Frame your bottom line and establish realistic targets
As with any new venture, the first step toward launching online programs is to frame your bottom line by defining quantifiable goals and strategies for success, with attainable key performance indicators (KPIs), supported by market research and economic realities.
Be realistic: It’s wise to think big, start small, and scale quickly to avoid the trap of taking on more than your budget and/or institutional infrastructure can handle. This approach empowers you to make wise decisions around recruitment targets and resource allocation, based on good research around such critical success factors as market demand, student satisfaction, and mission alignment. It also makes it easier to calculate and track your return on investment, using sound cost-benefit analysis, for each online program you launch.
Metrics: What’s more, as you kick-start your planning process, remember that the metrics for success may differ from one key stakeholder group to another. University boards and presidents typically view the virtual campus as a path to greater financial security for the future—thus, their overarching goal will most likely be net tuition revenue (revenue over expenses). On the other hand, deans are more interested in the number of academic programs they can launch, while recruitment and enrollment managers are focused on the number of students they can engage by forging new markets and corporate partnerships.
To meet in the middle, you might start by launching two to three high-quality, industry-driven signature programs that are not only in high demand, but are also easy to scale and less costly to market. In addition, you could propose adopting a hybrid business model that combines “B-to-C” (direct to student marketing) with “B-to-B” (tuition discounts for companies with whom you have signed agreements), which also lowers your recruitment and enrollment cost.
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Define your value proposition
Once you have researched your target market and framed your bottom line, it’s time to clarify the reasons why prospective students would choose your institution and/or online program over others—which is why it’s essential to define your value proposition.
Put simply, a value proposition is a concise statement that describes how and why your school benefits both its students and its community more effectively than the alternatives. It should clearly articulate how what you offer can help meet the career needs and academic goals of prospective online students, while alleviating pain points like tuition cost and time to completion. What’s more, when done well, your value proposition will serve as the foundation for messaging aimed at enhancing online student recruitment and enrollment.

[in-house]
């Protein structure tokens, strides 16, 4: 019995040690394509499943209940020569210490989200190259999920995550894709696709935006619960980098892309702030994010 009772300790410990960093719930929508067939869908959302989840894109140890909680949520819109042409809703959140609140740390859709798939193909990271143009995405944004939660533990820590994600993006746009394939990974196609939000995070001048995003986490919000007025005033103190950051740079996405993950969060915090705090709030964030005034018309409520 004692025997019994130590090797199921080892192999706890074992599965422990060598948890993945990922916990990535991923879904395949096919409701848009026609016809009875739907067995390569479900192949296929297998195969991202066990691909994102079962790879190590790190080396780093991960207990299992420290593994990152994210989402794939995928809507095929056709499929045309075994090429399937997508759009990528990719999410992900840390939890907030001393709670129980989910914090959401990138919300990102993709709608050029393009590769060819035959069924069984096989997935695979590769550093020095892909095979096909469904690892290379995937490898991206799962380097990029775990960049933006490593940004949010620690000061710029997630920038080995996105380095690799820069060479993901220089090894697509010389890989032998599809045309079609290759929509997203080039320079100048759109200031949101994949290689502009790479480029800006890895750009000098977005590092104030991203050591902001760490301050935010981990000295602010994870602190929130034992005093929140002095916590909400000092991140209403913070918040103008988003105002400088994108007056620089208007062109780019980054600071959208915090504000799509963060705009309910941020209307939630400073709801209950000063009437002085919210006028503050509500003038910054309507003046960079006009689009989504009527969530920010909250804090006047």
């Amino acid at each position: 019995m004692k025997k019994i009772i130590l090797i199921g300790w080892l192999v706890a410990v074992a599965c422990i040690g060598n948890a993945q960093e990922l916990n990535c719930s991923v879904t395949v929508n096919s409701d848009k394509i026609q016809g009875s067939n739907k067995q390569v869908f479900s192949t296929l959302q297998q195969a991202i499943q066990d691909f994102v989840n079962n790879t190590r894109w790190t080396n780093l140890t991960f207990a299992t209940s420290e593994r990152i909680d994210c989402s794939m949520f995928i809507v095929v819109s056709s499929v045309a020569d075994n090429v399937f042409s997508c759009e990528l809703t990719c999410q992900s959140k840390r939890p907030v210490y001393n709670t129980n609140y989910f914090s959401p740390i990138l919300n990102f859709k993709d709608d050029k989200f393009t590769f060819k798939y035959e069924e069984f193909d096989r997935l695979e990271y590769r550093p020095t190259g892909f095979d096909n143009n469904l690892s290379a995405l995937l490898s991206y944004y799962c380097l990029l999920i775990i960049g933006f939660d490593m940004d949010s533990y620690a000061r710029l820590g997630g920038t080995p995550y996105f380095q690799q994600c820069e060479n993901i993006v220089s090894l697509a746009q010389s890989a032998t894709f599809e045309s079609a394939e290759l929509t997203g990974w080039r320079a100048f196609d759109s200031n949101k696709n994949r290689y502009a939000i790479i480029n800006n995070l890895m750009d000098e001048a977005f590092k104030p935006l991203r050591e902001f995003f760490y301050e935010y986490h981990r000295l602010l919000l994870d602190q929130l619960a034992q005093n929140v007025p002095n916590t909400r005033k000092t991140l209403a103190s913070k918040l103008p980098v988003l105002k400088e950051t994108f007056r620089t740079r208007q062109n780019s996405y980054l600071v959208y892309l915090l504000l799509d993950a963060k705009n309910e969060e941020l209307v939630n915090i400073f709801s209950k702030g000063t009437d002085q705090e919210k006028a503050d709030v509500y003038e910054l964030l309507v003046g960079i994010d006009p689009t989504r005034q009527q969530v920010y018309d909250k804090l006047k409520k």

To prepare a compelling statement, you should explore the many ways your institution can add real value to the online education experience, based on student requirements and expectations around career advancement, tuition investment, and academic achievement.
For instance, you might highlight how your solid network of industry partners and/or scholar-practitioner faculty model helps ensure that online program curricula and content are both timely and relevant. Or that you furnish prior learning credits and/or accelerated dual degree programs, which lower tuition cost and shorten the time to program completion.
Identify essential resources
Given their unique needs, online students require a distinctive set of resources to support their academic success from first point of contact through graduation and beyond. Some can be incorporated in-house, while others are more cost-effective to outsource – which is why investing in an experienced research and development partner can pay big dividends.
Student marketing. It all begins with student recruitment and enrollment – which always occupies a significant portion of the virtual campus budget. Consequently, it’s important to ensure that your marketing team has the requisite experience and expertise in recruiting non-traditional students – which as we know, are very different from their traditional counterparts. That’s why for each program you launch, you must first define your target market—or those individuals who are most likely to enroll.
To meet the online student market where it is, research demonstrates the efficacy of a personalized and authentic outreach strategy, using high-impact, demographic-specific communications channels to convey your value and enable one-to-one messaging on any device. For example, text message marketing not only has a 98 percent open rate, it facilitates personal contact that is immediate, engaging, and cost effective. Well-produced videos have also become a powerful form of digital marketing, given that the human brain processes images 60,000 times faster than text. And 24/7 digital chat tools—manned by real people—provide a convenient and flexible option for busy professionals to use for acquiring important information.